Methods: A literature search was performed in PUBMED (1966-May 2008) using relevant English-language studies and the keywords ‘heroin’ and ‘cost-effective’. Relevant data on the cost-effectiveness of heroin interventions was extracted.

Results: Twenty-four studies met inclusion criteria. The majority of the articles were based on research conducted in the United States and evaluated the cost-effectiveness and efficiency of methadone maintenance treatment (MMT). Six studies showed MMT was cost-effective and appealing to heroin users who were seeking treatment. One study evaluated co-prescriptions of heroin and methadone for treating people who were treatment resistant showing a gain of 0.058 more Quality Adjusted Life Years per patient per year and a savings of $16,122 per patient per year when compared to MMT alone. Another study involved interviewing clients and staff of substance abuse programs to assess barriers to enrolling in substance abuse treatment programs. The study identified treatment accessibility as a major barrier.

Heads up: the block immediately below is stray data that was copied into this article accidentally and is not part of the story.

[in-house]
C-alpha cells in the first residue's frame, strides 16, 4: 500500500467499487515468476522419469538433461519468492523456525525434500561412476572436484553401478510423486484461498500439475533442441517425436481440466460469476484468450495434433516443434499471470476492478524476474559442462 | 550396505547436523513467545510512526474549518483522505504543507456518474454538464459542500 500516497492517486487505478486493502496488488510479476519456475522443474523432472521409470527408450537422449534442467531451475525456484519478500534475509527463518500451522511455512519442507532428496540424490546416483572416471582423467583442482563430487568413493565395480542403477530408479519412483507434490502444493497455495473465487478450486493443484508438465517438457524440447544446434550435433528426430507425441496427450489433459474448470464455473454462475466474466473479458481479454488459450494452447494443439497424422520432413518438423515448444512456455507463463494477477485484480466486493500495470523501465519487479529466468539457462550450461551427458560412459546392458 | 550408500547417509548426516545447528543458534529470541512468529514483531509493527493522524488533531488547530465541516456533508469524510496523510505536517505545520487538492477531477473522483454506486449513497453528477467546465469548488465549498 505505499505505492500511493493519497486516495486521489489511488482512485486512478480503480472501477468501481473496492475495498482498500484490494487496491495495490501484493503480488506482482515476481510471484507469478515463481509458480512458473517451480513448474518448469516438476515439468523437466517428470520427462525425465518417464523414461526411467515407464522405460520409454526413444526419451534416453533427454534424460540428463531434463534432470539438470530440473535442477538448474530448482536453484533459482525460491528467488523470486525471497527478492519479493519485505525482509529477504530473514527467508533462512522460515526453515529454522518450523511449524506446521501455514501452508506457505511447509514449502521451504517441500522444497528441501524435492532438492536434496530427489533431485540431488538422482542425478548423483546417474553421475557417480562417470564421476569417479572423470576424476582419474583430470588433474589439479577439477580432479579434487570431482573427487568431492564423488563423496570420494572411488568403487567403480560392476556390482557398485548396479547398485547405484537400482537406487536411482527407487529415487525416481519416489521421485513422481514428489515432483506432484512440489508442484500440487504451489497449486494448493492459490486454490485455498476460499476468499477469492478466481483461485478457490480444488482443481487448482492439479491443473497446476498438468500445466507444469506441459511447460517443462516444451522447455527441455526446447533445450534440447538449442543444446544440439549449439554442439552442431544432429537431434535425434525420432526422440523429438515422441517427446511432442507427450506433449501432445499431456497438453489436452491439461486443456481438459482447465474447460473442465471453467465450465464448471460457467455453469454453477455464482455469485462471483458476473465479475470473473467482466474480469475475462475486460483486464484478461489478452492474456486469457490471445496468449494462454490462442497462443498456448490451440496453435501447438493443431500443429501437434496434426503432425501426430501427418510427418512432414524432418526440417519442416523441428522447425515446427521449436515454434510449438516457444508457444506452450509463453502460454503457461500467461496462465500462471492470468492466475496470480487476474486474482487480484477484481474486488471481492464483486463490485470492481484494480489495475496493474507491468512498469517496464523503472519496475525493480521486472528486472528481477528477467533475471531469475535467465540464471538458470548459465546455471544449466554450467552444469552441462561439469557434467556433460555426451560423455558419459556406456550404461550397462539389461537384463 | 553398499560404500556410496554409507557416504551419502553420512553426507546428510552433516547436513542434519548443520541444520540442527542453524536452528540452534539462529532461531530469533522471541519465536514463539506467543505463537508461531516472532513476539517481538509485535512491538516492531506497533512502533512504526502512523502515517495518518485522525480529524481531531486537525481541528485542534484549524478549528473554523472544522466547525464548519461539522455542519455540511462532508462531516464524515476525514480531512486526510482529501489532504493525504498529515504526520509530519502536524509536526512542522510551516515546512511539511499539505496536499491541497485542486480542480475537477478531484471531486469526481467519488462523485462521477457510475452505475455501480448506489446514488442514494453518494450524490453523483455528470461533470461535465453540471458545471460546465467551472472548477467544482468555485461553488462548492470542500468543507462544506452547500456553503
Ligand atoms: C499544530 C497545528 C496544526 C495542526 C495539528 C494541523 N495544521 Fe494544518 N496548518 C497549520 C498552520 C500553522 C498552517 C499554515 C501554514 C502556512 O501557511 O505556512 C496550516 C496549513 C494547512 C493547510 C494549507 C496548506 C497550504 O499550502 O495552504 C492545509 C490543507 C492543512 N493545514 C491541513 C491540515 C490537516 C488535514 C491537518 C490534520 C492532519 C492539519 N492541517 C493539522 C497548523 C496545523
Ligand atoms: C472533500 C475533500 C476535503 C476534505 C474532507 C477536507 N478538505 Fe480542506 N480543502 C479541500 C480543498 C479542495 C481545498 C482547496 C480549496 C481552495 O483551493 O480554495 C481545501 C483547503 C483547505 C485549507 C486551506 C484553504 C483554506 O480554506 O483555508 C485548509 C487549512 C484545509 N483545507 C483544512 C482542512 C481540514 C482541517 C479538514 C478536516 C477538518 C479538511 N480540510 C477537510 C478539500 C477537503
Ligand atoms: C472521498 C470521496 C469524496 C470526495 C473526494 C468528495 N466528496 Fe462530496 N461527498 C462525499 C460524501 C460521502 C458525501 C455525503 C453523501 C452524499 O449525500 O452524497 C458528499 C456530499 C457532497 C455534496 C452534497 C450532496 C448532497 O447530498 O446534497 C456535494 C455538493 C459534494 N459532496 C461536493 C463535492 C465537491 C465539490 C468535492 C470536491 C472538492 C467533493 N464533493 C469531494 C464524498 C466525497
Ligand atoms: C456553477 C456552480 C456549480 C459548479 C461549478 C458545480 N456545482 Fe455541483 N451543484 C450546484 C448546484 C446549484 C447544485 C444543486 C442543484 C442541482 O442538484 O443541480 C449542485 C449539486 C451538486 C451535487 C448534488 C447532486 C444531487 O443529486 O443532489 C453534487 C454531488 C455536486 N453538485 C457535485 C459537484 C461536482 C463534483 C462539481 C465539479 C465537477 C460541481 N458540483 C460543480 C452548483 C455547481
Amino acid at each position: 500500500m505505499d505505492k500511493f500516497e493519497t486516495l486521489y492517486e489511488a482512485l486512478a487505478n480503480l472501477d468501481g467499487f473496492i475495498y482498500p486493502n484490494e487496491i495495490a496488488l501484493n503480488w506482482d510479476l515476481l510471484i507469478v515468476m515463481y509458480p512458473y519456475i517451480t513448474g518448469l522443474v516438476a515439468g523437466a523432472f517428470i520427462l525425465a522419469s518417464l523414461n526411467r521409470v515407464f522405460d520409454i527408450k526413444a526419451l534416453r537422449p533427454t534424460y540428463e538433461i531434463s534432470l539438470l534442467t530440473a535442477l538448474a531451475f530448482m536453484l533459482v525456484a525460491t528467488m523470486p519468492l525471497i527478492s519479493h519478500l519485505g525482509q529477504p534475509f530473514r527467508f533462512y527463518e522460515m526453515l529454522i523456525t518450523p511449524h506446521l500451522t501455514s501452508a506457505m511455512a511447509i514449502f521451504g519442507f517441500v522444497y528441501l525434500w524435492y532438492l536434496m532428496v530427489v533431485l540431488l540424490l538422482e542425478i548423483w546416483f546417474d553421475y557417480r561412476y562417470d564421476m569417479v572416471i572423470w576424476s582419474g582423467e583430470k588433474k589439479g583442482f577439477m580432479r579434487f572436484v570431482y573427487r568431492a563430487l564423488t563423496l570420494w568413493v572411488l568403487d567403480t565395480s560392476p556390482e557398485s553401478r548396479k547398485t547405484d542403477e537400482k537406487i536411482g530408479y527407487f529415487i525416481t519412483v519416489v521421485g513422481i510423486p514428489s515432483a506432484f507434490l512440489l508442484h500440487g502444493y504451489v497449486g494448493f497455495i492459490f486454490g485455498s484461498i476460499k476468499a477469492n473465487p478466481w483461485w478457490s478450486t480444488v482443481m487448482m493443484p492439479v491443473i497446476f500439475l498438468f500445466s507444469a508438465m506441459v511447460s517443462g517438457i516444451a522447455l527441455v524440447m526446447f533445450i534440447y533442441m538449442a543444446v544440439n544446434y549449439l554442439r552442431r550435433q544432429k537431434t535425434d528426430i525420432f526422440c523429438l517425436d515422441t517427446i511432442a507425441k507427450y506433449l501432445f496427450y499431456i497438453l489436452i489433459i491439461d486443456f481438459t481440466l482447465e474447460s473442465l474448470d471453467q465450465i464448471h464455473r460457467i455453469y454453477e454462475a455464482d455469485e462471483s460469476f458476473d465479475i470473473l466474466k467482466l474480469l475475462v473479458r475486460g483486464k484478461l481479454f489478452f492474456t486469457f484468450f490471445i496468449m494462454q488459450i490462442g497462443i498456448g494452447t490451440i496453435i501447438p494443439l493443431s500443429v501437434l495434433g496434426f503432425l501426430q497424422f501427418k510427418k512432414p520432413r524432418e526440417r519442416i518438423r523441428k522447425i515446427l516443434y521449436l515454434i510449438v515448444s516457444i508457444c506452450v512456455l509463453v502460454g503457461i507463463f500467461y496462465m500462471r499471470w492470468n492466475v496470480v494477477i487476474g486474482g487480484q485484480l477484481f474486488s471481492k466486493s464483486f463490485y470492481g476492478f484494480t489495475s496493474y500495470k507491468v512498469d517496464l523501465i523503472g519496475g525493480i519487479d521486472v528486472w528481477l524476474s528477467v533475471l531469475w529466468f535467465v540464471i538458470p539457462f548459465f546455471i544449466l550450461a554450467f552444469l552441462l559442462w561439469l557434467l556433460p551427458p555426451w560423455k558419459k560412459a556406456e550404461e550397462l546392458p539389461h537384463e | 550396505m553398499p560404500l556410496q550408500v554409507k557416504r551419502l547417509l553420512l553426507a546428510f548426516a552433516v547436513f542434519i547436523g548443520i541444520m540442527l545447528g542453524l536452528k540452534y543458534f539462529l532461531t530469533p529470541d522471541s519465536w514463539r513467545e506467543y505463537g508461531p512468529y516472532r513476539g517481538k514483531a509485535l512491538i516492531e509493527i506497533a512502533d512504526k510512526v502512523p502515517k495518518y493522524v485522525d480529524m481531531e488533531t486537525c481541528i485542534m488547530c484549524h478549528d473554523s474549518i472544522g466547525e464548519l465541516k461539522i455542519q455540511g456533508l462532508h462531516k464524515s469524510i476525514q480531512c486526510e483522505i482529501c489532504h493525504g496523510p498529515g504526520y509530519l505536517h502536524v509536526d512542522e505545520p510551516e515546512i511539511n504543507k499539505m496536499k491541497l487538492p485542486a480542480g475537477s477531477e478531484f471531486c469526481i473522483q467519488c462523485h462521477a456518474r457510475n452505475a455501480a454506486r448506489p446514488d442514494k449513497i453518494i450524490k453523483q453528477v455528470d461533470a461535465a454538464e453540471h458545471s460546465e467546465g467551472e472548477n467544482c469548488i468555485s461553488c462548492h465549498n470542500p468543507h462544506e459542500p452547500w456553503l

Conclusions: There are not many cost-effectiveness studies of heroin addiction interventions. The evidence suggests that MMT programs should be more easily accessible and implement heroin and methadone co-prescriptions. If future research findings confirm those currently reported in the scientific medical literature, it will be easier to make the case that MMT programs should receive increased funding because these programs are cost-effective, produce better health outcomes for heroin users and result in higher benefits to society.

P06–17 The impact of the pharmacy syringe access program in Seattle, Washington

B. Appert1, E. Rugel2, B. Somerfield3

1Oregon State University, Public Health, Corvallis, United States, 2Portland State University, Public Health, Portland, United States, 3Portland State University, Urban Planning, Portland, United States